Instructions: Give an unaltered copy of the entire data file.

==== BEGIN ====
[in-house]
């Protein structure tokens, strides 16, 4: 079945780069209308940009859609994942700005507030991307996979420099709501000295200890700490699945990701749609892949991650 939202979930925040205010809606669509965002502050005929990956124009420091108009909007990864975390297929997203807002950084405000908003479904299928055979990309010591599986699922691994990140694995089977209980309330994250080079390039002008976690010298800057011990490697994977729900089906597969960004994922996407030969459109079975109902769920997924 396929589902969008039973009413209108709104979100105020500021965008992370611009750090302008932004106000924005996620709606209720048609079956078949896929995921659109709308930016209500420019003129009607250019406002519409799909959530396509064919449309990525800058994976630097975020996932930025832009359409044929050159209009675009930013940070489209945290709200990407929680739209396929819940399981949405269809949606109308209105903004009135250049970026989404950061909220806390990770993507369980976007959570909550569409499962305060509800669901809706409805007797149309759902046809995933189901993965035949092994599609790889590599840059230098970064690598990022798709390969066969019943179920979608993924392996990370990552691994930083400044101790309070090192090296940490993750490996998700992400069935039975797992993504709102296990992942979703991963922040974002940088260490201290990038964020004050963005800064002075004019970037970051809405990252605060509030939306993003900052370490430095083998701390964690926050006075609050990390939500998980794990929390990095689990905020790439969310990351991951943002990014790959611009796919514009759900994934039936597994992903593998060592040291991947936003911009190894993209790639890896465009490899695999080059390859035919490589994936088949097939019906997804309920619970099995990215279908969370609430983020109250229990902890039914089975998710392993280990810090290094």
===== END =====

[in-house]
């Protein structure tokens, strides 16, 4: 079945780069209308940009859609994942700005507030991307996979420099709501000295200890700490699945990701749609892949991650 939202979930925040205010809606669509965002502050005929990956124009420091108009909007990864975390297929997203807002950084405000908003479904299928055979990309010591599986699922691994990140694995089977209980309330994250080079390039002008976690010298800057011990490697994977729900089906597969960004994922996407030969459109079975109902769920997924 396929589902969008039973009413209108709104979100105020500021965008992370611009750090302008932004106000924005996620709606209720048609079956078949896929995921659109709308930016209500420019003129009607250019406002519409799909959530396509064919449309990525800058994976630097975020996932930025832009359409044929050159209009675009930013940070489209945290709200990407929680739209396929819940399981949405269809949606109308209105903004009135250049970026989404950061909220806390990770993507369980976007959570909550569409499962305060509800669901809706409805007797149309759902046809995933189901993965035949092994599609790889590599840059230098970064690598990022798709390969066969019943179920979608993924392996990370990552691994930083400044101790309070090192090296940490993750490996998700992400069935039975797992993504709102296990992942979703991963922040974002940088260490201290990038964020004050963005800064002075004019970037970051809405990252605060509030939306993003900052370490430095083998701390964690926050006075609050990390939500998980794990929390990095689990905020790439969310990351991951943002990014790959611009796919514009759900994934039936597994992903593998060592040291991947936003911009190894993209790639890896465009490899695999080059390859035919490589994936088949097939019906997804309920619970099995990215279908969370609430983020109250229990902890039914089975998710392993280990810090290094």